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Understanding Mortgage Constant: Calculation, Formula and Applications

Mortgage Constant

For real estate investors, understanding all of the numbers in any transaction is critical to determining if a transaction is worthwhile. Often, the focus is on determining if the return on investment is worthwhile, and that is often the case when costs are in line with earning potential. One specific area of focus is the cost of debt service. Mortgage constant is one of the resources you can use to determine this cost and therefore evaluate whether or not this transaction is worthwhile.

What is Mortgage Constant?

The mortgage constant is a figure that represents how much of the loan is being paid off on an annual basis over the entire course of the loan. This figure is only available for fixed-rate loans since the mortgage constant will change routinely with an adjustable-rate loan.

Another way to look at the mortgage constant often called the loan constant, is to consider it the calculation between debt service and the loan amount. The term “debt service” refers to money that is necessary to cover the payment of a loan, including both the principal borrowed as well as the interest on it. The debt service is calculated over a period of time.

How to Calculate Mortgage Constant

The mortgage constant formula is the annual debt service divided by the loan amount. To determine what this figure is, investors first need to understand what their debt service will be if they are obtaining a new loan or determine the current debt service on their existing loan. This is the cost of the monthly payment, the principal, and the interest paid on the loan.

It is then possible to calculate the mortgage constant by dividing this figure by the total loan amount.

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Mortgage Constant Formula

Mortgage constant = Annual debt service/loan amount

Mortgage Constant Formula

Examples of Mortgage Constant Calculation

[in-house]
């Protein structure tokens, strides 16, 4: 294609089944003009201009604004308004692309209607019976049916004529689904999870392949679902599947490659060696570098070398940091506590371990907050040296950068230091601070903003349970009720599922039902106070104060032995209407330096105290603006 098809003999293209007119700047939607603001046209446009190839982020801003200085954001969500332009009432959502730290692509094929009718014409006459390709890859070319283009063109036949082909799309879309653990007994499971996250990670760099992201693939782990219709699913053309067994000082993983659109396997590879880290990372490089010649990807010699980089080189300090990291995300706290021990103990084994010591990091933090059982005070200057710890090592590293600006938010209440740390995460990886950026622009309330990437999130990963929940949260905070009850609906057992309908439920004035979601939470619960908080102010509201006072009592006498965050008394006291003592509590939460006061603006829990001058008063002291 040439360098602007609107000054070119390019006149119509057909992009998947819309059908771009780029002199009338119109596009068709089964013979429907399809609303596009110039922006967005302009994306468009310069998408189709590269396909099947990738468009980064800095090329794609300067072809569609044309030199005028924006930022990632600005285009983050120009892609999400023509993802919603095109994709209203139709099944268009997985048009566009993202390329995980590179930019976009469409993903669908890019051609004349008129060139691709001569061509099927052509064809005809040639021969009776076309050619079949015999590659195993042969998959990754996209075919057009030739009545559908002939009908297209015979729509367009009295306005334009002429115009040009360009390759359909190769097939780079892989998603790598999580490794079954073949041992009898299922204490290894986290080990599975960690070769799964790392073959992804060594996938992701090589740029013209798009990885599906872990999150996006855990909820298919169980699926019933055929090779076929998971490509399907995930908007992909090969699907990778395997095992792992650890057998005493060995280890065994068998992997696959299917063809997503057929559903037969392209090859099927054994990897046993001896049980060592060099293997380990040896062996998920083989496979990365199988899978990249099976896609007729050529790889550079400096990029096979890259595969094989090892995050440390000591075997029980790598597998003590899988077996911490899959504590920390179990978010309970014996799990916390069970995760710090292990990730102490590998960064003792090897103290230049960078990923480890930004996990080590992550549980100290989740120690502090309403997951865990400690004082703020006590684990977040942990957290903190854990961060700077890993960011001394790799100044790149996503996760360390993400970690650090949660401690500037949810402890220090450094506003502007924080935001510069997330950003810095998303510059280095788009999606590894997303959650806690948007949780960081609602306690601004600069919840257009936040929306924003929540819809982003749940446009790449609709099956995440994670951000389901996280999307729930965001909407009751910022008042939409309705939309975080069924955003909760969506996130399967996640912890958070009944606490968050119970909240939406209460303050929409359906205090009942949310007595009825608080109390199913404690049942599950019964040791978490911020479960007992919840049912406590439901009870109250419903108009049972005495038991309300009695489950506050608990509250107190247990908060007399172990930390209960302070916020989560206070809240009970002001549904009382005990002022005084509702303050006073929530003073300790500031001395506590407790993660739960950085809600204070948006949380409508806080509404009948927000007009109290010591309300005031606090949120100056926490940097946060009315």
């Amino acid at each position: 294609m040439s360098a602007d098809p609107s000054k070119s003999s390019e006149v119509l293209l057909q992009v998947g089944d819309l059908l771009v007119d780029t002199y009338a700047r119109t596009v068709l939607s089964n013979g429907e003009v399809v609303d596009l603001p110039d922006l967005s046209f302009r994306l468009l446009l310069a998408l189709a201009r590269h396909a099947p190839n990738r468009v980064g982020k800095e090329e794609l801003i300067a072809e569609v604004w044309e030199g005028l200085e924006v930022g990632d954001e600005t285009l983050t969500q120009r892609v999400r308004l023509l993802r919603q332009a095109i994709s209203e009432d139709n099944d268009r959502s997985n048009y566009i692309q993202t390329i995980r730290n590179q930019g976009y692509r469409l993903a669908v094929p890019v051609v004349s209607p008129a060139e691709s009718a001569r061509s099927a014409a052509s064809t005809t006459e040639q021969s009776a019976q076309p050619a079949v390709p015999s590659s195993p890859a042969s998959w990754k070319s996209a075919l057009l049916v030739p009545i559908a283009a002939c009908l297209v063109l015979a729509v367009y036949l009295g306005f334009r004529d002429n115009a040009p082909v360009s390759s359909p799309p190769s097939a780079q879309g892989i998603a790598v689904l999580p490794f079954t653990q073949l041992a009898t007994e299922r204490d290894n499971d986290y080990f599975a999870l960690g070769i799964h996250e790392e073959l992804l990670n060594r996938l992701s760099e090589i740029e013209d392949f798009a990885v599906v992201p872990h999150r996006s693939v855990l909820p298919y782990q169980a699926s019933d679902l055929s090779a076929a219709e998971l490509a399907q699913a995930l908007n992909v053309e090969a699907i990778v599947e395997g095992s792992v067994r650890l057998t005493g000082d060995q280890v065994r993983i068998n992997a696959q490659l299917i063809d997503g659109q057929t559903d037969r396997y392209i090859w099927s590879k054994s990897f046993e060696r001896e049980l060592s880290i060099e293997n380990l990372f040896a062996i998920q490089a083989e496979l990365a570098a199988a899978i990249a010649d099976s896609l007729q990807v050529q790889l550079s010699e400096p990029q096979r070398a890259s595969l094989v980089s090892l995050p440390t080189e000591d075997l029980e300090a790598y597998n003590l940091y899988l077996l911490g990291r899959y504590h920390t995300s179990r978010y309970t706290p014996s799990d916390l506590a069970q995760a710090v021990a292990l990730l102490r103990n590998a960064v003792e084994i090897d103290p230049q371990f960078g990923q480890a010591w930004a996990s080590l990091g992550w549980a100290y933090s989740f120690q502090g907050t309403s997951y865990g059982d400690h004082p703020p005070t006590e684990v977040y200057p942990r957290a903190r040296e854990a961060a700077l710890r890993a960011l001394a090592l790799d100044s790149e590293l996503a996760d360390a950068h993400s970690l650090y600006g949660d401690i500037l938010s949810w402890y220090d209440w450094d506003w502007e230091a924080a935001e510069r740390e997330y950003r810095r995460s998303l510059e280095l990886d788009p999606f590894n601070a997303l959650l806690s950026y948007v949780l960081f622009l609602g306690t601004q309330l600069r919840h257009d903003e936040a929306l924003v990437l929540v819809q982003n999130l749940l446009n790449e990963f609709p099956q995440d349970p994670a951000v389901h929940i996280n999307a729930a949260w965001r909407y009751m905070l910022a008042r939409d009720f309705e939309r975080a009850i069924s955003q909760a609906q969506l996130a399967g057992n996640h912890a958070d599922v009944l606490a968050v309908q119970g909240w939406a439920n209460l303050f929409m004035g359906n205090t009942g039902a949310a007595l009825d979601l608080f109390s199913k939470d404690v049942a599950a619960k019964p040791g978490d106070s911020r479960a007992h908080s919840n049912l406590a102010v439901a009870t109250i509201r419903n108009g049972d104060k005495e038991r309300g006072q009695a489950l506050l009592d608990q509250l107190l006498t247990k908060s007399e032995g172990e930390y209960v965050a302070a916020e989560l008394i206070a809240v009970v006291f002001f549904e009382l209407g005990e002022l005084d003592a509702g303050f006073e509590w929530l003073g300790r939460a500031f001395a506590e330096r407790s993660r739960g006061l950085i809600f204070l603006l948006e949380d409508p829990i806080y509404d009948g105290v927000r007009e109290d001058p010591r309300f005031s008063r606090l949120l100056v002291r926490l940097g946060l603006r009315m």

These figures differ significantly from one loan to the next, but by plugging in the current loan terms, it may be easy to figure out what the mortgage constant is in a commercial transaction. Here is an example.

If a loan is a 20-year amortizing mortgage of 1,000,000, and it has an interest rate of 6 percent, then the loan’s debt service would be $85,972. That means that, in annual payments, the investor is paying $85,972 in payments that include both the principal owed along with the interest on the loan during that period.

To determine the mortgage constant, the investor would divide $85,972 by the total mortgage, which in this case is $1 million. This creates a loan constant of about 8.6 percent.

Mortgage Constant vs Other Property Investment Metrics

Mortgage constant is just one of the numerous financial investment metrics that investors must consider before making any decision to better understand their financial scenario. Consider the following valuable metrics, for example.

Mortgage Constant vs Debt Yield

The mortgage constant is a tool for investors to show if a property would be a profitable investment for their goals and portfolio. However, a debt yield is a different figure. It is just the opposite of what mortgage constant is. That is, it shows the annual income percentage based on the mortgage amount.

In situations where the debt yield is higher than the mortgage constant, that indicates that the property will have a positive cash flow. This makes it a positive, often profitable investment to add to a portfolio.

Mortgage Constant vs Cap Rate

The capitalization rate of a loan is another valuable figure. In situations where the investment property has a mortgage constant that is higher than the cap rate, is likely to be losing money. The property’s capitalization rate is determined by dividing the property’s net operating income by the market value. This can help to determine the value of a commercial property.